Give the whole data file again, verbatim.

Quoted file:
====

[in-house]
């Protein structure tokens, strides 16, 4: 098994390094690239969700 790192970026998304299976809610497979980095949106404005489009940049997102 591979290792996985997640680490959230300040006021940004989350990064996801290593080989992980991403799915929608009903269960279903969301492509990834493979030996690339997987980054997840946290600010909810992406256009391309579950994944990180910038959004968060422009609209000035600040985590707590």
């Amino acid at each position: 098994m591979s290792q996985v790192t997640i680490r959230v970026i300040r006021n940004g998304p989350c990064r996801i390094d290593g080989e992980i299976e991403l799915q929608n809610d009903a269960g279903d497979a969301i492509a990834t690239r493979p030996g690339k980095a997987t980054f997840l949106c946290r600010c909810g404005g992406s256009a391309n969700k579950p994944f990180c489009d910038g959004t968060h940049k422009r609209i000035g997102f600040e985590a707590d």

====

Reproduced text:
[in-house]
């Protein structure tokens, strides 16, 4: 098994390094690239969700 790192970026998304299976809610497979980095949106404005489009940049997102 591979290792996985997640680490959230300040006021940004989350990064996801290593080989992980991403799915929608009903269960279903969301492509990834493979030996690339997987980054997840946290600010909810992406256009391309579950994944990180910038959004968060422009609209000035600040985590707590």
């Amino acid at each position: 098994m591979s290792q996985v790192t997640i680490r959230v970026i300040r006021n940004g998304p989350c990064r996801i390094d290593g080989e992980i299976e991403l799915q929608n809610d009903a269960g279903d497979a969301i492509a990834t690239r493979p030996g690339k980095a997987t980054f997840l949106c946290r600010c909810g404005g992406s256009a391309n969700k579950p994944f990180c489009d910038g959004t968060h940049k422009r609209i000035g997102f600040e985590a707590d």